A little blue tablet taken once a day could be the answer to ending HIV in Australia once and for all. Liverpool Sexual Health Services medical director Dr Christopher Carmody said it was exciting to be at the forefront of change.
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A LITTLE blue tablet taken once a day could be the answer to ending HIV in Australia once and for all.
And now Australians are able to access the drug, free of charge, instead of paying up to $300 a month to illegally buy it in America.
After almost three decades working in sexual health. Dr Christopher Carmody said he was excited.
With plans to end HIV in Australia by 2020, the Liverpool Sexual Health Services medical director is at the forefront of making that a reality.
Those at a higher risk of contracting HIV are part of a state wide trial.
Locally there are 65 people already signed up.
“It’s really exciting to be part of the change. It’s an exciting time as a clinician, nurse and doctor in this sector,” he said.
“As soon as it (clinical trial) was announced, I registered the clinic’s interest straight away.
“As a sexual health physician, I’ve seen many changes, but this one is a game changer.”
Dr Carmody said the US government approved pre-exposure prophylaxis (PrEP) Truvada in 2012, with Australia following earlier this year.
He said many Australians had turned to purchasing the pills from America, paying between $150 and $300 a month to keep themselves safe. He said it was great the NSW Government had allowed the clinical trial, providing the drug free of charge.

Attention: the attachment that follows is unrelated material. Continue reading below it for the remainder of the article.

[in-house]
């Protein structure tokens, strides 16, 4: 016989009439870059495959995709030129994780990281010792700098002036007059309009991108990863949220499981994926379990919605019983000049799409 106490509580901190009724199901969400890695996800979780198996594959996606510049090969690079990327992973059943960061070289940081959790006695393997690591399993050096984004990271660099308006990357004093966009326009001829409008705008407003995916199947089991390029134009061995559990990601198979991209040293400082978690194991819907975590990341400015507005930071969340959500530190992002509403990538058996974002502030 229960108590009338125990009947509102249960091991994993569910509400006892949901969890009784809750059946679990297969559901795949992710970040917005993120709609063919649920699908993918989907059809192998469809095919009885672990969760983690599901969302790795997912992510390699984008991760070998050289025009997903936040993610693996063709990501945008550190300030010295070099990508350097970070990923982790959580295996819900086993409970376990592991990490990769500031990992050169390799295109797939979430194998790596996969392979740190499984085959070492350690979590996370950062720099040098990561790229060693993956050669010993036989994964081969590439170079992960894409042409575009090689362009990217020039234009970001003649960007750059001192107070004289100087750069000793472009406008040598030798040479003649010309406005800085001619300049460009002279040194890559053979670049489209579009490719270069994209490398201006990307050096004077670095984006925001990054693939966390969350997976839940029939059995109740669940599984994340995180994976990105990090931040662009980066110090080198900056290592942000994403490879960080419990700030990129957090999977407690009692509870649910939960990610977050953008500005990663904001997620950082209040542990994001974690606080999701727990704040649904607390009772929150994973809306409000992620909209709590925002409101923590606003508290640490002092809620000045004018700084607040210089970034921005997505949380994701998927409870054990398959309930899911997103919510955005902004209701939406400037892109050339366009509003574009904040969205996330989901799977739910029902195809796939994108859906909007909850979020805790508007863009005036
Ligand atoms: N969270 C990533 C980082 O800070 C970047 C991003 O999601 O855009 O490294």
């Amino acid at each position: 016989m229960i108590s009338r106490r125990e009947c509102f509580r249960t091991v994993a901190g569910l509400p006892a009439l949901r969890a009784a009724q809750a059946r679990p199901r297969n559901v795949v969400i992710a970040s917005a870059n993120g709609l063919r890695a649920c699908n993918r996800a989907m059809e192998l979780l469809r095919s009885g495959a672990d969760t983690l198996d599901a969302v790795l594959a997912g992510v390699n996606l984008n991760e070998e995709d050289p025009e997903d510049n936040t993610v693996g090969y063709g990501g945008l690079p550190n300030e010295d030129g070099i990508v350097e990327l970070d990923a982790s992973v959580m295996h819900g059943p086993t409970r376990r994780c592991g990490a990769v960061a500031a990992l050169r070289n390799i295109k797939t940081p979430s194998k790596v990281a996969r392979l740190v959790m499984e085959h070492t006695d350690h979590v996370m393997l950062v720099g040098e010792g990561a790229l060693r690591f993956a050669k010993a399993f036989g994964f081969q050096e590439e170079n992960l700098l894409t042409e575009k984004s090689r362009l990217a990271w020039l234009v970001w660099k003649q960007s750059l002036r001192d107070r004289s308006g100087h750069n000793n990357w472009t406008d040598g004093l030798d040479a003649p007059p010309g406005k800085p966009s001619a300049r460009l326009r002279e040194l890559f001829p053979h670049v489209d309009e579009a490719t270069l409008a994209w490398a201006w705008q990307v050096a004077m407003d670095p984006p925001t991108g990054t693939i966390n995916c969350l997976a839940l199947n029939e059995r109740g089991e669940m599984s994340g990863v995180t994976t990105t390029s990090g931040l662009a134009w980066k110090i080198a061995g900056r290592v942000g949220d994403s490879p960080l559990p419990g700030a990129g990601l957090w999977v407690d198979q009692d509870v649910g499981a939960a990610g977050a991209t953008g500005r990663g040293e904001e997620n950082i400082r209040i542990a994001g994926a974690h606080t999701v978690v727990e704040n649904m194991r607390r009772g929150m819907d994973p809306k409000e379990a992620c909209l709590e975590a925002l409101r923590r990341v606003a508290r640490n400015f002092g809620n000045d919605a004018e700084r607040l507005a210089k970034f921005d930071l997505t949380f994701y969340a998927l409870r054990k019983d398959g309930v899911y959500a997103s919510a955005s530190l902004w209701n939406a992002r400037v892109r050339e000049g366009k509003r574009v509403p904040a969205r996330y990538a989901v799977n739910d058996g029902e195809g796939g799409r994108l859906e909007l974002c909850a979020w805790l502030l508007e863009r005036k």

It is hoped once the two year trial is complete, the drug will be on the Pharmaceutical Benefits Scheme.
“Several European locations have approved it since. Australia has been a leader,” he said.
An estimated 27,150 people live with HIV in Australia. Statistics from 2014 indicate that 75 per cent of new diagnoses were among gay and bisexual men.
“Across NSW, the health department strategies about ending HIV focuses on getting more people tested more often, treat HIV early and prevention with PrEP,” Dr Carmody said.
“PrEP provides control and changes the direction.
“There is a whole lot of hope as we move towards ending HIV.”
He said most people that were living with HIV were already on treatment.
“That means people stay well and can go on to lead normal and fulfilling lives.”
Looking to the future, Dr Carmody said there will be no HIV.
“People that will be living with HIV, there will either be a cure or even better treatment options available.
“HIV treatment drugs are developing the long-acting form equivalent as we speak.”
The sexual health clinic, located next door to Liverpool Hospital, gives people free access to sexual health specialist doctors, nurses and counsellors.
You don’t need a referral.
And priority is given to its target groups — people living with HIV, gay men, sex workers, people who inject drugs, Aboriginal and Torres Strait Islanders, people under the age of 29 and those presenting with an STI symptom.
“The purpose of the sexual health clinic is to provide testing, screening, treatment, management and counselling,” he said.
It is staffed by specialist sexual health doctors and nurses and a counsellor.
This article was written by Stacy Thomas and published in the Liverpool Leader, September 29, 2016 2:12pm
Read the full article via the Liverpool Leader’s News Local here.
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The Liverpool and Campbelltown Sexual Health Service is part of SWSLHD, a member of South West Sydney Research. Visit our Clinical Trials pages to learn more about Clinical Trial research in South West Sydney.